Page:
Monday, September 16, 2013

Reader Question: My significant Other Wants Me to Rape Them. HELP!

Rape fantasy. In my experience discussing human sexuality with others, this particular fantasy shows up on a surprisingly regular basis. However, it's not quite common enough to generate much discussion among the general population.

I recently received an email from a reader. Their significant other shared a fantasy of being raped. The reader felt like this particular fantasy was too far outside their comfort zone, so they were seeking some guidance.

Before we get into the mechanics of "rape play", we need to come up with solid operational definitions for the term "rape fantasy." Fantasy rape is almost always significantly different from actual sexual assault. Some hard-core practitioners may blur the lines, but do so only after a significant amount of trust is developed between the involved parties. Sexual assault rape (rapey rape) involves unwilling sexual activity usually carried out in a violent manner with no regard for the victim. It's a horrible, traumatic crime. Despite the opinion of some members of the US Congress (talking to you, Todd Akin), all rape is forcible rape. Consensual rape (fantasy rape) is carried out between consenting individuals that have discussed the issue beforehand and taken precautions to assure the fantasy doesn't cross a line to actual assault. So...

  • Rapey Rape: The unlawful or undesired compelling of a person through physical force or duress to engage in sexual activity. It's a horrible crime that has serious psychological, sociological, and anthropological ramifications. 
  • Fantasy Rape: Sexual fantasy involving imagining or pretending being coerced or coercing another into sexual activity. In sexual role-play, it involves acting out roles of coercive sex. (thanks Wikipedia!) Worth noting: people can fantasize about being the "attacker" or the "victim." 
Victims of rapey rape never want the act repeated and people that have rape fantasies never actually want to experience rapey rape. I have never encountered an exception to this. Again, there's a very distinct difference between the two.

Thankfully, many of us have grown up in an era where we've had the lessons of consensual sex hammered into our heads. Well, at least those of us that were fortunate enough to sit through a freshmen college orientation. However, our hyper-sensitivity toward sexual assault also makes us a bit gun-shy about admitting or engaging in fantasy rape.

The solution, like pretty much any relationship issue, is solved through communication. The person that would like to enact the fantasy should initiate a discussion about their desires. This can get tricky as a novice probably won't know where their own lines are drawn, thus cannot effectively communicate with their partner. In that case, go slow. Set up a deliberate, simple scenario. Maybe the "attacker" tears the "victim's" clothing then holds their hands down as they have sex. 

Once a few scenarios have been enacted, the person with the fantasy should begin to get a handle on the exact nature of their desires.

Before the first scenario is enacted, develop safe words. This is good practice in any sexual relationship, but critically important in rape play. I recommend using something goofy that will obviously stand out when things get heated. I also recommend practicing the safe word for a day or two before testing it out. An even better system is to have a series of safe words to indicate comfort level. The most common in BDSM play is:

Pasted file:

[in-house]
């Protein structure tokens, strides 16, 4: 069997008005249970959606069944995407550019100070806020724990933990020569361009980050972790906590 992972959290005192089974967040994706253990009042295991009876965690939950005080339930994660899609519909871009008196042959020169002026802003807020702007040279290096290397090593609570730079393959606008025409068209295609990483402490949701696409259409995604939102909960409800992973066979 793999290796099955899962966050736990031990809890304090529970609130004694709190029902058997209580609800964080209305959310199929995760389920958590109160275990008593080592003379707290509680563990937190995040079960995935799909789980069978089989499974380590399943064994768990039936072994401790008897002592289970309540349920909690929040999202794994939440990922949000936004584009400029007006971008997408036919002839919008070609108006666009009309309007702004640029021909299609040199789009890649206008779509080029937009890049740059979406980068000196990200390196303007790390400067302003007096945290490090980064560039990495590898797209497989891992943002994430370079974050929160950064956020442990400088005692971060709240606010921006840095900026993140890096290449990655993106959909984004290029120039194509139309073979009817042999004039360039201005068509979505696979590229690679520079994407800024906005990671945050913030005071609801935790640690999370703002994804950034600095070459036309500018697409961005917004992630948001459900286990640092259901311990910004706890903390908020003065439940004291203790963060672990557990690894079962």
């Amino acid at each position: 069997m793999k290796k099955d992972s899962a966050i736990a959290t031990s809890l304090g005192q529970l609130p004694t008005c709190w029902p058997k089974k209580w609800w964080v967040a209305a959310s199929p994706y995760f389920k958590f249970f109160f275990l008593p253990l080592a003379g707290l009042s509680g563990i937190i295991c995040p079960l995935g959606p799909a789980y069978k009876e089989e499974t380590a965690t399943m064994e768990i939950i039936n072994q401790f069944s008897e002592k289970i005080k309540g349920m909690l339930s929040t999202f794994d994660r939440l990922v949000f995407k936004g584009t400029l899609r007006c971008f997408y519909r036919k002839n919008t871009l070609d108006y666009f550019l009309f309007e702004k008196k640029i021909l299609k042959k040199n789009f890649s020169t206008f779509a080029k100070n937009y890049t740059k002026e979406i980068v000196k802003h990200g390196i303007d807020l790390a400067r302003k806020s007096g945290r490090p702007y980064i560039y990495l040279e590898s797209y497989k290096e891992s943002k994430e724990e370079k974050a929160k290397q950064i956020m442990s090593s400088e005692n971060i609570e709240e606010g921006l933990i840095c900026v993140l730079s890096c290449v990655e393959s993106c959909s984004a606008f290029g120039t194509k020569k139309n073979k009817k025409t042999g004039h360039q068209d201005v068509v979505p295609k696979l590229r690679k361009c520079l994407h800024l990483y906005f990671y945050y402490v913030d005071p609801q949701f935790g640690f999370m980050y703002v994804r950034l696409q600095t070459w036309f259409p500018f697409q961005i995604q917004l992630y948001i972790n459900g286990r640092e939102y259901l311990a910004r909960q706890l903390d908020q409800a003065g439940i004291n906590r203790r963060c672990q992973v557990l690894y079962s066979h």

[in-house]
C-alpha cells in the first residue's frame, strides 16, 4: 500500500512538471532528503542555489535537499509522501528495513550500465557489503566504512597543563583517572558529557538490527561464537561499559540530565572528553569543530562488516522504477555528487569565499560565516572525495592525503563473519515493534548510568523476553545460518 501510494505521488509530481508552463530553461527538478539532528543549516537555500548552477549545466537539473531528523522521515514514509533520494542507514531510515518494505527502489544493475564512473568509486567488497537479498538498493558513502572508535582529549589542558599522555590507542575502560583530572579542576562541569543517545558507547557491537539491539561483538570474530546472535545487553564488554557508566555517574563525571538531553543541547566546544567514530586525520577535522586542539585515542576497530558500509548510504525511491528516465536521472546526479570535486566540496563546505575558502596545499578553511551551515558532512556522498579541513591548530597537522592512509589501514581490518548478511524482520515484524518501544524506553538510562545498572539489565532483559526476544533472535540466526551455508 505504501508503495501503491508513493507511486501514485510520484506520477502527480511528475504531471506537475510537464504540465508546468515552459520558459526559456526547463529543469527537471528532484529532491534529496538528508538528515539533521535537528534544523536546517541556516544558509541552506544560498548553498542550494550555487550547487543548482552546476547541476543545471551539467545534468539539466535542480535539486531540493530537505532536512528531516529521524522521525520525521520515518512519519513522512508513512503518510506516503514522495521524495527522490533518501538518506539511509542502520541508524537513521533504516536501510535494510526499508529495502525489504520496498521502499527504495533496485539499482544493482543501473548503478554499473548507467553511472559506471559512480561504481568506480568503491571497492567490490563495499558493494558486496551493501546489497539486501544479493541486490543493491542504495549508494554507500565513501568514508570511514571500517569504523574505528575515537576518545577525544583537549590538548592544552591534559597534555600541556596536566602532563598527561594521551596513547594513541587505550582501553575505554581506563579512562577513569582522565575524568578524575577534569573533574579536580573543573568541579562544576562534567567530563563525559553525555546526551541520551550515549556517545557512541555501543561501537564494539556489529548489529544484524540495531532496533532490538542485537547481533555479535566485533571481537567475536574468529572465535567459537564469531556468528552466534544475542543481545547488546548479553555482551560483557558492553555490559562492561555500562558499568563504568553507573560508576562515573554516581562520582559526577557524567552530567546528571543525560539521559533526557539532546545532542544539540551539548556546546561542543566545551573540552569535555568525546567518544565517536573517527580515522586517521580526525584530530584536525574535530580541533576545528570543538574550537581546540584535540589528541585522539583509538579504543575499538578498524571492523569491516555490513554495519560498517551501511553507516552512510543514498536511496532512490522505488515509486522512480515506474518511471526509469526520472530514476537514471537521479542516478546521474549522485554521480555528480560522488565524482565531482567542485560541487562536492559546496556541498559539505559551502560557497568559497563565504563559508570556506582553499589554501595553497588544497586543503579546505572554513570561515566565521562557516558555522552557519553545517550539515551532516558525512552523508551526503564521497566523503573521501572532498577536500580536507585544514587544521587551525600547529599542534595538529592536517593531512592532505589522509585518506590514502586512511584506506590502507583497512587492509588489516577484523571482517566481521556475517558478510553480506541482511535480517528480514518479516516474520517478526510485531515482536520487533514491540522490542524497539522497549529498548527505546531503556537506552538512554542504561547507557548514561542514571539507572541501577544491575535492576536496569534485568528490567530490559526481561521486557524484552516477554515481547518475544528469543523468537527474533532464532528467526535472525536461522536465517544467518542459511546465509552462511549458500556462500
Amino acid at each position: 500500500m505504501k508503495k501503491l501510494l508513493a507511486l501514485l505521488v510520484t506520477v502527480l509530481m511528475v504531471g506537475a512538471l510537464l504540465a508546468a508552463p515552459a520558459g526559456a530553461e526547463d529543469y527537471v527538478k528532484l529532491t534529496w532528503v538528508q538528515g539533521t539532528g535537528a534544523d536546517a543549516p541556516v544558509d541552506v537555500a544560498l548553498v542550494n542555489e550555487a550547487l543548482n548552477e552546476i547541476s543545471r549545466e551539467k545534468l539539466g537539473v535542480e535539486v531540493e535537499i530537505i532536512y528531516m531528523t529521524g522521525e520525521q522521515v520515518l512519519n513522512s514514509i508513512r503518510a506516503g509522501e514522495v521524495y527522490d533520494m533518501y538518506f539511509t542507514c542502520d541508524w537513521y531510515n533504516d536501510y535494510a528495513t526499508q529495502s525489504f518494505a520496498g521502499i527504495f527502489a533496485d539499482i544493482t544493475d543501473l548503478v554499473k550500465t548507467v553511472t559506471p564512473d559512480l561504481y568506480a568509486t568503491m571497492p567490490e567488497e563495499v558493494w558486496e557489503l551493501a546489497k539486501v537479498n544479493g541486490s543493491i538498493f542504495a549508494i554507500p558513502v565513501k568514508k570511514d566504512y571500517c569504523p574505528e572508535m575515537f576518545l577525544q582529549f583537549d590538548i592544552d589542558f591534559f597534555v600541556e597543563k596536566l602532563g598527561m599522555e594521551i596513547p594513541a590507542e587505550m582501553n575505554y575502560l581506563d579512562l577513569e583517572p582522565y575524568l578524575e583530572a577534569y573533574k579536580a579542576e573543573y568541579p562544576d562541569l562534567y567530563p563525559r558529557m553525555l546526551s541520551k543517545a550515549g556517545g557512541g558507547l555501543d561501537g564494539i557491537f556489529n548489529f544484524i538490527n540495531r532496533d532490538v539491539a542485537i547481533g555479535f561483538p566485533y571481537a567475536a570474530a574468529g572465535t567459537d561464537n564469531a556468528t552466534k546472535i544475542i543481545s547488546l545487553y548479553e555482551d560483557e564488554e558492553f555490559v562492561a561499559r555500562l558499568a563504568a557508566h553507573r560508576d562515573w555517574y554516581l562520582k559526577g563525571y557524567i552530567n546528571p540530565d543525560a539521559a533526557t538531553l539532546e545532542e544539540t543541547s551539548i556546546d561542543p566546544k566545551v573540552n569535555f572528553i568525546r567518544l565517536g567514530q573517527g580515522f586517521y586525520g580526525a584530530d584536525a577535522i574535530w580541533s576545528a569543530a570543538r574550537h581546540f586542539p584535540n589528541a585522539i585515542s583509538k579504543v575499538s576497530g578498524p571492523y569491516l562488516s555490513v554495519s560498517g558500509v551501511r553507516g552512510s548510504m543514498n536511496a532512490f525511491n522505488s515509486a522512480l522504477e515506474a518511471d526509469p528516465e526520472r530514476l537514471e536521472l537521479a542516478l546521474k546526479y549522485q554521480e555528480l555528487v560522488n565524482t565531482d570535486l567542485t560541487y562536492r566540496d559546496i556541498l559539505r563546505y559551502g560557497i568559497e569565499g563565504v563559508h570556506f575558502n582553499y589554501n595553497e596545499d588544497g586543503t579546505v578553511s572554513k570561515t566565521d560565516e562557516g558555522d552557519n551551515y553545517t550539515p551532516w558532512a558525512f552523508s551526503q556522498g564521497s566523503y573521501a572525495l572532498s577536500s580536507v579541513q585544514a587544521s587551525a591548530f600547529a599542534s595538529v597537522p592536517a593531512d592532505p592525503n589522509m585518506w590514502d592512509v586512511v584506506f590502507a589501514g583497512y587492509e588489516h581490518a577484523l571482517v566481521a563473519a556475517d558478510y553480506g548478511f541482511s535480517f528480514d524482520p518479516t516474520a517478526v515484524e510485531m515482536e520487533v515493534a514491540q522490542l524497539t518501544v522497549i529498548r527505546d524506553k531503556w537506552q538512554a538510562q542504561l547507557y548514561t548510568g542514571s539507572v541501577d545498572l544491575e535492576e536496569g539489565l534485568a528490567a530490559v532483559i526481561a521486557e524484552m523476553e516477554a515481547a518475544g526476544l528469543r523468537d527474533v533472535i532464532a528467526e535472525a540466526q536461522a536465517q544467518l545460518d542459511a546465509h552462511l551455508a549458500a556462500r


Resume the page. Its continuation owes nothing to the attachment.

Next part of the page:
• Green light: Fuck yeah, keep it up!
  • Yellow light: Okay, I don't like where this is going. Change course.
  • Red light: Stop immediately.
The most important rule: When the "stop immediately" safe word is used, the "attacker" MUST stop immediately with no exceptions. If they do continue, this moves the act to the sexual assault category AND ruins the necessary trust between the participants. Also worth noting- since yelling "green light" may be a bit distracting, it can be implied.

Follow those rules and you'll be able to safely and confidently explore your fantasies.

Yeah, but doesn't the discussion and safe words ruin the fantasy?

To some, maybe. However, I see it as the price of admission. Rape fantasy toes a dangerous line, and the consequences of miscommunication are too great. Talk. Develop safe words. Start slow. If all goes well, you can discuss pushing the boundaries. 

I have a rape fantasy... how do I share it with my significant other?

In a perfect world, we'd all be involved in relationships where we felt a level of trust and intimacy to discuss any topic AND we'd have a willingness to try anything at least once or thrice. At the very least, it would be nice if we all shared the same dark sense of humor that would allow us to discuss fantasy rape in a humorous fashon. Sadly, we do not live in said perfect world. 

"I want you to rape me" or "I want to rape you" may be a little too intense for some. I would recommend taking a slightly more politically-correct route of mild domination/ submission and working from there. The mediocre book "50 Shades of Gray" ('Murica, damn it!) is a good, socially-acceptable way to acquaint someone to the concepts. Read it aloud to each other.  

These are the basic points of rape fantasy. This is far from an all-encompassing guide, so feel free to ask questions in the comments section!